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<nettime> re wark's crit of CAE
McKenzie Wark on Wed, 11 Dec 2002 10:33:30 +0100 (CET)


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<nettime> re wark's crit of CAE


Dear Coco,
    There is a difference between calling into question the necessity for a
postcolonial politics, and calling for a critique of the current theories
within which that politics is conceived. I can't speak for CAE, but for my
part, my critique is of *certain kinds* of postcolonial theory. I don't
doubt for a minute that "race is a social fact" and the basis of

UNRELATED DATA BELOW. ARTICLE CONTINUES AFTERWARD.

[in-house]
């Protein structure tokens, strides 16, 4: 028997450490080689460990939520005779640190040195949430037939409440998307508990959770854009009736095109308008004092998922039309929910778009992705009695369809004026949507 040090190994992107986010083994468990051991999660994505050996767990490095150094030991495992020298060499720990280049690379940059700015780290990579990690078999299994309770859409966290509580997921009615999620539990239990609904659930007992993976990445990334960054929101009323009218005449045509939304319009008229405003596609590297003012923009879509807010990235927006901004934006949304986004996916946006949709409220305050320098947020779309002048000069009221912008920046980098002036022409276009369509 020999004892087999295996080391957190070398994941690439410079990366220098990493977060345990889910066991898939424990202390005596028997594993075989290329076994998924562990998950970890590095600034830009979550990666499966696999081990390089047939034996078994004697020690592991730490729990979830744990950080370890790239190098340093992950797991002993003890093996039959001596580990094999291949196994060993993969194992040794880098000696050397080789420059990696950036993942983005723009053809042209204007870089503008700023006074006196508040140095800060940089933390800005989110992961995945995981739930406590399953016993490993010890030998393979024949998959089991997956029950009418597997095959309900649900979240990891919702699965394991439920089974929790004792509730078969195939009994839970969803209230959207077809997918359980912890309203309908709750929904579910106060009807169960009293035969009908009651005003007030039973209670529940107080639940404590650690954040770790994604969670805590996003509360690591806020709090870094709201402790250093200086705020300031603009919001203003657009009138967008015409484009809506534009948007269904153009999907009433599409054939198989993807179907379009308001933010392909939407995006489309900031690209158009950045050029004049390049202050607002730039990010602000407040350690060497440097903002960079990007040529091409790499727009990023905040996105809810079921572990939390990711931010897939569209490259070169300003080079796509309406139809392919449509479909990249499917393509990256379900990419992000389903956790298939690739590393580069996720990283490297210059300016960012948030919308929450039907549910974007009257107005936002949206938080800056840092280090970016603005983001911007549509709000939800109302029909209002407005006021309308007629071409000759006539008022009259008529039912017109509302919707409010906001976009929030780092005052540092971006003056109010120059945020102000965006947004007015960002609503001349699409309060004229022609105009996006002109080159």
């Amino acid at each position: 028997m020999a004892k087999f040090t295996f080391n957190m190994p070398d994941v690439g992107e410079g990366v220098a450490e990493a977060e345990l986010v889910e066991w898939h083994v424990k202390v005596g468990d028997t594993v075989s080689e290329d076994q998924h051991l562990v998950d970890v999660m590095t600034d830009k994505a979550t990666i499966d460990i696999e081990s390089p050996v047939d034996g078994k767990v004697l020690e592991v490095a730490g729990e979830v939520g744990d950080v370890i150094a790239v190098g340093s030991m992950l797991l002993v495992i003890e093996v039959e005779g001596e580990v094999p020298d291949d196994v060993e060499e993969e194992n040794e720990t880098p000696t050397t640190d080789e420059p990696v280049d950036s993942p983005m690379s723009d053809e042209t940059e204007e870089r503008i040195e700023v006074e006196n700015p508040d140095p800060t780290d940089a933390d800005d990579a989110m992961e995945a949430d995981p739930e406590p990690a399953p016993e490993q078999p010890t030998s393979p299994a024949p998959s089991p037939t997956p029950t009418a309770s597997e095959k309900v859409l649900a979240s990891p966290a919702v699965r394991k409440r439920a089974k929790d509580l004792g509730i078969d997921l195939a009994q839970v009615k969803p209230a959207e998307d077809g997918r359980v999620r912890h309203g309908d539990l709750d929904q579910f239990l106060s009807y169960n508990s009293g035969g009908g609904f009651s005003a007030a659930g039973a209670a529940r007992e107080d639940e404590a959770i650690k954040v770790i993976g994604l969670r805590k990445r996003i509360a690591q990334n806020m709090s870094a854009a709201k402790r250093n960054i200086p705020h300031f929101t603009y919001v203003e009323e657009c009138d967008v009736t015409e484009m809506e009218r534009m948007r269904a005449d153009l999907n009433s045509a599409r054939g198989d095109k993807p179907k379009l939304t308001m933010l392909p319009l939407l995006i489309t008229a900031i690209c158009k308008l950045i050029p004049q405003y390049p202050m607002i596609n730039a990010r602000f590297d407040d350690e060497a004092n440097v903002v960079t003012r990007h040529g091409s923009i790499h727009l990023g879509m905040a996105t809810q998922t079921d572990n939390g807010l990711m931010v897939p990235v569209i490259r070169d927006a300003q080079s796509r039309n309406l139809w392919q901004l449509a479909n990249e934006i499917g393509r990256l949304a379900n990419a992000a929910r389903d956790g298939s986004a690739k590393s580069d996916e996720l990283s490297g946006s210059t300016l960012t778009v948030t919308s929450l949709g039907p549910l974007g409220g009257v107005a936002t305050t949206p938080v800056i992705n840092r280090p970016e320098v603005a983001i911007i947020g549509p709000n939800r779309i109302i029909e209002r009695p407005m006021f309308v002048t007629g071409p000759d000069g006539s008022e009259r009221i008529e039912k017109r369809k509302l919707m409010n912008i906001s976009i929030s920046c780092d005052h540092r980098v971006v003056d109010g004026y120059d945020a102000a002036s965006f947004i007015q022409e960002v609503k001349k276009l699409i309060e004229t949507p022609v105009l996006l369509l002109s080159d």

oppressions of many kinds.

You write of the "consistent refusal to acknowledge white hegemony
in alt.net culture". I agree. It's a problem. And perhaps its one we can
do something about. But i wonder if that's what you really want, given
the rhetorical frame of your post. I think we have to get out of the
rhetorical frame that you offer in order to advance to constructive
dialogue, but as I will show, this rhetorical frame is itself connected
to some theoretical inadequacies in the version of postcolonial
*theory* that you advance. Inadequacies that may stand in the way,
what is more, of a more effective politics.

"alt.net culture", you write, is "trashing the tactics, politics and 
expressions
of artists and theorists working on issues of identity politics."  This
"suppresses the history of anti-globalisation struggles".  The alt.net
types "must systematically search and destroy postcolonial thought
and practice to expand their hegemonic control of discourse."

Do you notice a certain paranoid style in these phrases? So much of